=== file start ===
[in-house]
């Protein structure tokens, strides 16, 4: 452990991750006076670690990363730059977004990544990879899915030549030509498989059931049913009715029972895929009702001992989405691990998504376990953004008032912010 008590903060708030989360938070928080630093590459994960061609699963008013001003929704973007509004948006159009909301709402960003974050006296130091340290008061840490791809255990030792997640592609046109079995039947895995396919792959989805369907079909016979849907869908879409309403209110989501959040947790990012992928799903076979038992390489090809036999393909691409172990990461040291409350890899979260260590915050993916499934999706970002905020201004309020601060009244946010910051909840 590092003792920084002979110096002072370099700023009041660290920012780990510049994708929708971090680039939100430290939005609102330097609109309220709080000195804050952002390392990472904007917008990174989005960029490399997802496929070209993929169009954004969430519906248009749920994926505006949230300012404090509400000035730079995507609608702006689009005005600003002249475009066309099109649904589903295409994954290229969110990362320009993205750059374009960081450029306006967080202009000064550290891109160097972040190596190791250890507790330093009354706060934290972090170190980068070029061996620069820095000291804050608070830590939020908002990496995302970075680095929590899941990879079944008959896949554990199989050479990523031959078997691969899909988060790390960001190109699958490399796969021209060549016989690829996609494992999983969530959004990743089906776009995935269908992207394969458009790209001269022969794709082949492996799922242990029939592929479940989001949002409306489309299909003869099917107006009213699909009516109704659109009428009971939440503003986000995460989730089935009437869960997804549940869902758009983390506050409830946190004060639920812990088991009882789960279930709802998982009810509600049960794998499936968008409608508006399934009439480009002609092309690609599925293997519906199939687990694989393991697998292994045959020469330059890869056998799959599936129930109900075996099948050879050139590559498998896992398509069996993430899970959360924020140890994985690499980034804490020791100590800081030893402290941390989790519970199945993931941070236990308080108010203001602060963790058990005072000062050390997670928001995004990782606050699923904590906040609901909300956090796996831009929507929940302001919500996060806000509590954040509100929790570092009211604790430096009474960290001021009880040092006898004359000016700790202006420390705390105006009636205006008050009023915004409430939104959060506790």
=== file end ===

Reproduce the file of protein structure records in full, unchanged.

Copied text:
[in-house]
């Protein structure tokens, strides 16, 4: 452990991750006076670690990363730059977004990544990879899915030549030509498989059931049913009715029972895929009702001992989405691990998504376990953004008032912010 008590903060708030989360938070928080630093590459994960061609699963008013001003929704973007509004948006159009909301709402960003974050006296130091340290008061840490791809255990030792997640592609046109079995039947895995396919792959989805369907079909016979849907869908879409309403209110989501959040947790990012992928799903076979038992390489090809036999393909691409172990990461040291409350890899979260260590915050993916499934999706970002905020201004309020601060009244946010910051909840 590092003792920084002979110096002072370099700023009041660290920012780990510049994708929708971090680039939100430290939005609102330097609109309220709080000195804050952002390392990472904007917008990174989005960029490399997802496929070209993929169009954004969430519906248009749920994926505006949230300012404090509400000035730079995507609608702006689009005005600003002249475009066309099109649904589903295409994954290229969110990362320009993205750059374009960081450029306006967080202009000064550290891109160097972040190596190791250890507790330093009354706060934290972090170190980068070029061996620069820095000291804050608070830590939020908002990496995302970075680095929590899941990879079944008959896949554990199989050479990523031959078997691969899909988060790390960001190109699958490399796969021209060549016989690829996609494992999983969530959004990743089906776009995935269908992207394969458009790209001269022969794709082949492996799922242990029939592929479940989001949002409306489309299909003869099917107006009213699909009516109704659109009428009971939440503003986000995460989730089935009437869960997804549940869902758009983390506050409830946190004060639920812990088991009882789960279930709802998982009810509600049960794998499936968008409608508006399934009439480009002609092309690609599925293997519906199939687990694989393991697998292994045959020469330059890869056998799959599936129930109900075996099948050879050139590559498998896992398509069996993430899970959360924020140890994985690499980034804490020791100590800081030893402290941390989790519970199945993931941070236990308080108010203001602060963790058990005072000062050390997670928001995004990782606050699923904590906040609901909300956090796996831009929507929940302001919500996060806000509590954040509100929790570092009211604790430096009474960290001021009880040092006898004359000016700790202006420390705390105006009636205006008050009023915004409430939104959060506790």